Andrew Yang Says Trump May Have Won 2020 Without COVID: 'Hard to Imagine' Worse President

Defeating then-President Donald Trump was Andrew Yang's number one goal leading up to the 2020 election, but he's not positive that would have happened if the COVID-19 pandemic never happened.

In his new book, Forward, the former Democratic presidential candidate wrote that he saw Trump's victory in the 2016 presidential election as a nationwide cry for help and urged people not to dismiss his supporters. Although Trump lost to Joe Biden four years later, he earned a whopping 74 million votes, and Yang saw Trump's increase in support from 2016 as a warning to Democrats.

"It was likely that he might even have won if not for the coronavirus, which had killed 230,000 Americans by the time of the election," Yang wrote. "It was a tough election for folks who had hoped for a repudiation of Trump."

Americans overwhelmingly broke with Trump over how he handled the COVID-19 pandemic, a topic that dragged his overall approval rating down to historic lows for an exiting president. Yang acknowledged the blame that fell on Trump for the handling of the pandemic and wrote in Forward that it's "hard to imagine a president doing a worse job than Trump of leading the country through the crisis."

However, Yang didn't put the entirety of the responsibility for America's botched pandemic response on Trump. He took issue with the Centers for Disease Control and Prevention (CDC) being unable to carry out tasks that it "theoretically existed to do," but didn't have the "actual experience or muscle memory to execute urgently in real time."

Problems with testing, access to personal protective equipment, and a lack of knowledge of the virus' ability to spread to the United States from Europe plagued the early weeks of the pandemic. Yang homed in on the issue of contaminated tests being sent out in late January, just as cases were starting to spark in multiple areas of the country.

andrew yang donald trump 2020
Andrew Yang wrote in his new book that he believes former President Donald Trump may have won the election if it hadn't been for the pandemic. Above, Trump prepares to speak during the Conservative Political Action Conference (CPAC) held at the Hilton Anatole on July 1 in Dallas, Texas. Brandon Bell/Getty Images

Resolving the testing issue meant losing time during one of the "most crucial periods in American history," according to Yang. He also highlighted delays and issues with identifying passengers on flights who should quarantine and the lack of a robust centralized system to track cases. Yang dismissed arguments that more funding could have solved the problem, writing that the CDC fell "on its face" despite significant resources.

"For thousands of Americans, it was literally death by bureaucracy," Yang wrote. "Our bureaucracies are too often embarrassingly or tragically ineffective and inefficient, and generally no one is held accountable when they fail."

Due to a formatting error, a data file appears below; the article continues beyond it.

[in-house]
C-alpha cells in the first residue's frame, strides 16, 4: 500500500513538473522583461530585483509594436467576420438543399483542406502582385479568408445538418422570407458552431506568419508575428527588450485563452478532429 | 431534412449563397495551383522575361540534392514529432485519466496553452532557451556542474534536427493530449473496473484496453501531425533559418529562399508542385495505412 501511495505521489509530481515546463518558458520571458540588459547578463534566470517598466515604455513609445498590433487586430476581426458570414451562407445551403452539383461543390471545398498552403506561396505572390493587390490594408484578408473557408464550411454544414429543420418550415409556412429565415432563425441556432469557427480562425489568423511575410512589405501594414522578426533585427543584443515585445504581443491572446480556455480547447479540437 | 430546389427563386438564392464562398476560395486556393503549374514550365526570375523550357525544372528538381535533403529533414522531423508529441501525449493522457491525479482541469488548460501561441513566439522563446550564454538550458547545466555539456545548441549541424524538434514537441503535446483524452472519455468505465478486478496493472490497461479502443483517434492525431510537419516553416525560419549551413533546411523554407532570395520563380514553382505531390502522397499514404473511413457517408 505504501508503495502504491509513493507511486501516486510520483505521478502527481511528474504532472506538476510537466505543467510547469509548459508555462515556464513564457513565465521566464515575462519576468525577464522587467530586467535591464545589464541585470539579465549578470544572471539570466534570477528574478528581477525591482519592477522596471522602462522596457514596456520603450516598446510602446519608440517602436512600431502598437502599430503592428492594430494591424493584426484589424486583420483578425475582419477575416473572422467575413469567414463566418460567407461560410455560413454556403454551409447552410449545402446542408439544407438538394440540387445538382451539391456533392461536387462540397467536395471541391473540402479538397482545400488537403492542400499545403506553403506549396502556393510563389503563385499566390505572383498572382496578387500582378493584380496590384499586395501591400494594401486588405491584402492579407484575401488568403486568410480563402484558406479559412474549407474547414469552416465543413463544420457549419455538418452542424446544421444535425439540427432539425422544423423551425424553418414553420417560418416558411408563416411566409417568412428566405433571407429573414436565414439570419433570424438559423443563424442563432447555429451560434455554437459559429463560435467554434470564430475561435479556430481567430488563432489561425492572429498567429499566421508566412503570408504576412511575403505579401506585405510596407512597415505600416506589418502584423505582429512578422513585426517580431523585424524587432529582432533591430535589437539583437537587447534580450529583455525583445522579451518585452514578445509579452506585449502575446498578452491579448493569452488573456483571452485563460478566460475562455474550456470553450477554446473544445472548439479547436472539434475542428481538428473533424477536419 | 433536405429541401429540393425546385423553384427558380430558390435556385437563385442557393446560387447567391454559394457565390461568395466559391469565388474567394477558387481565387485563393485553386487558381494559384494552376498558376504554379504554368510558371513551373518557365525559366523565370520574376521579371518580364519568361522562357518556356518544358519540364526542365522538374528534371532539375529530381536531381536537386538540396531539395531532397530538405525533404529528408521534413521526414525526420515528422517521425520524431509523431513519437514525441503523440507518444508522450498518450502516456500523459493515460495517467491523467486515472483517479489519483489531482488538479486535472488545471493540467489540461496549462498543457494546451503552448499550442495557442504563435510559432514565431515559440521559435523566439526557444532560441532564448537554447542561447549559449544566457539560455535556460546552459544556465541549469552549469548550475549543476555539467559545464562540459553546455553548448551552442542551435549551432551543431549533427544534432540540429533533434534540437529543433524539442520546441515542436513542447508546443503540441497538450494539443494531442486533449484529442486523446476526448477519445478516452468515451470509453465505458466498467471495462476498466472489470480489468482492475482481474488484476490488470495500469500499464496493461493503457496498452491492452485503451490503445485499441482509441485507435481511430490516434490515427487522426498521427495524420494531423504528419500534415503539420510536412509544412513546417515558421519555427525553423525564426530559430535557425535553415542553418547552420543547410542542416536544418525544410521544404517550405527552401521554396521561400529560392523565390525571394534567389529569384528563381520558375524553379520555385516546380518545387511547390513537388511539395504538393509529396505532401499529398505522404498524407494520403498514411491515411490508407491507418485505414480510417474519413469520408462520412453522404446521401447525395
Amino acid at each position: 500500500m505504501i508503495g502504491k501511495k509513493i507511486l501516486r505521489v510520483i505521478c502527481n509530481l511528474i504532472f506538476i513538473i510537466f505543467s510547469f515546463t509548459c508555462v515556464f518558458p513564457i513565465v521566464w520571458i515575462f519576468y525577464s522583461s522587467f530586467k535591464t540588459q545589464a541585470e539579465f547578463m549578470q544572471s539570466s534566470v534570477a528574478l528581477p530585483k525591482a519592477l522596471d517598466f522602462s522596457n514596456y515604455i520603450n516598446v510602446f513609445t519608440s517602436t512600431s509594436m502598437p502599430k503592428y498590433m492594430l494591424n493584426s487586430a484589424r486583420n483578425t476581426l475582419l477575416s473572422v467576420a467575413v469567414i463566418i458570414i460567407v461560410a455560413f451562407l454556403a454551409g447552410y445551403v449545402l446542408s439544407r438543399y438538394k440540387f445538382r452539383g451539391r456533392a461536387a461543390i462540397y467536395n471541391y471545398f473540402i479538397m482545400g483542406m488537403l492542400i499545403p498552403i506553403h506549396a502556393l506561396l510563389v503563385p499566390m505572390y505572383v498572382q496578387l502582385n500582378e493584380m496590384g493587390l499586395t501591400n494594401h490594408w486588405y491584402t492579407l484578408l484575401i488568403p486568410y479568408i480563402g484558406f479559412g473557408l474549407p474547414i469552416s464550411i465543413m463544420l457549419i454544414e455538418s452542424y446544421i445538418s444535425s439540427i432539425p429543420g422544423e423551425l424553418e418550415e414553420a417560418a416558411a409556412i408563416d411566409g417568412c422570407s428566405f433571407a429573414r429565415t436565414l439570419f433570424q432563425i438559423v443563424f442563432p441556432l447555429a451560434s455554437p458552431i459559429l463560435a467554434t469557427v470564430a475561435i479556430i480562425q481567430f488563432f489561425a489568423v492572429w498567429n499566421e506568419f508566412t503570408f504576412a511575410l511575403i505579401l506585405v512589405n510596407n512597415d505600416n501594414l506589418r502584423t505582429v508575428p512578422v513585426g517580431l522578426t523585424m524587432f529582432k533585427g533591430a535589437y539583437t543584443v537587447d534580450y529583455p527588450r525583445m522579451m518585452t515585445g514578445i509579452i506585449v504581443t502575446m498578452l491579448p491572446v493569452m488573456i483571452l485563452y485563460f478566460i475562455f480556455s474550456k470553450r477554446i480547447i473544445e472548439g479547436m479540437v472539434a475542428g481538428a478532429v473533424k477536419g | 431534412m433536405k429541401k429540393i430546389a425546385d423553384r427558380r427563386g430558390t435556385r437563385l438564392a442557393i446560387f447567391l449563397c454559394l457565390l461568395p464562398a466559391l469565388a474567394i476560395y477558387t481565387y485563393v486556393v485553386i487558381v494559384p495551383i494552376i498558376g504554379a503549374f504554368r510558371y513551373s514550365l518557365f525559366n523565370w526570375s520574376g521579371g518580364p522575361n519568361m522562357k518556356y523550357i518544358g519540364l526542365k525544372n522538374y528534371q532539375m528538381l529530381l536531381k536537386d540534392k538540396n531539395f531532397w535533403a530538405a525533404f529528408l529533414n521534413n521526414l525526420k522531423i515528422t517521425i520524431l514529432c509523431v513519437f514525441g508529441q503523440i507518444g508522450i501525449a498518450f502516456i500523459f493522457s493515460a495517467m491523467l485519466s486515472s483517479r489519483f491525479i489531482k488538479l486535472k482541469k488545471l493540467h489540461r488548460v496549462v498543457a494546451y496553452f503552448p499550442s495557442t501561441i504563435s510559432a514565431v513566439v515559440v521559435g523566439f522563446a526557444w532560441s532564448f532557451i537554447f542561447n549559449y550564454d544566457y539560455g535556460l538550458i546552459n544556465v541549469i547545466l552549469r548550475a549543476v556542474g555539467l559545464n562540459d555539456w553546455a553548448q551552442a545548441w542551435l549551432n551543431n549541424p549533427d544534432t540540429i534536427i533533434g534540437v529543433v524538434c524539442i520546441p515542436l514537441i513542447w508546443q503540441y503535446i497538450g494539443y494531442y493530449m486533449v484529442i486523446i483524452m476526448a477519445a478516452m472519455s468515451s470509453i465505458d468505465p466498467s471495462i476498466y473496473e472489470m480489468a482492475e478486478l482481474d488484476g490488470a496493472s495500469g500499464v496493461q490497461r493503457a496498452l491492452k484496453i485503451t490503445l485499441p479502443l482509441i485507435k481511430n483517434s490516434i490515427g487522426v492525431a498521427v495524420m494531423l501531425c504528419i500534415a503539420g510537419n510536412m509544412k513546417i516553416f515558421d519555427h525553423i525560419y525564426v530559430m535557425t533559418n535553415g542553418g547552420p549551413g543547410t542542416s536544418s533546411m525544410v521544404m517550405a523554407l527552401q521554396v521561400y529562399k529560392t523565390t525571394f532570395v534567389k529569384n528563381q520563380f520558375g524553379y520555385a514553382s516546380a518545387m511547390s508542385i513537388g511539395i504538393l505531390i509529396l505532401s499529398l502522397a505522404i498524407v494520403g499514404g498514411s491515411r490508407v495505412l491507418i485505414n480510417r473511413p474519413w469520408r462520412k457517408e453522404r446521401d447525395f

The COVID-19 pandemic was one of the top issues on voters' minds during the 2020 election and attempts to curb the outbreak decimated the low unemployment numbers Trump enjoyed going into 2020. Before the pandemic, many voters were happy with the economy, one of the best indicators of an incumbent president winning reelection.

Steve Ansolabehere, a Frank G. Thompson professor of government at Harvard University, previously told Newsweek he believes the pandemic tanking the economy and raising questions about government management "turned the election in Democrats' favor." Without the pandemic, Ansolabehere expected the election would be a "big Republican year" that saw Trump winning re-election and the GOP controlling Congress.

Thomas Whalen, a Boston University political historian and author, took a slightly less optimistic view of whether Trump would have won. He acknowledged that candidates are "doomed" if voters are questioning why a problem hasn't been solved at the time of an election and said the pandemic exposed the Trump administration's "callousness" toward the American people's needs. Had it not happened, it's possible the "blue wall might have been a few bricks shy of a victory for Biden."

There's no definitive way to know if Trump would still be in office if the pandemic hadn't happened. But if it was troubling for the former president, the continuation of the outbreak sparks concern for Biden. Although still enjoying a majority approval for how he handled the pandemic, Biden has seen a decline in support since taking office.

Having promised to get the virus under control, months into his presidency, Biden is facing another spike in cases and an influx of people overwhelming hospitals. Although hospitals are largely seeing unvaccinated patients needing care, the Delta variant's transmissibility prompted cities and states to re-implement mask restrictions for everyone, regardless of their vaccination status. It's caused some to wonder when or if there's a way out of the pandemic and fuel frustration aimed at state, local and federal officials.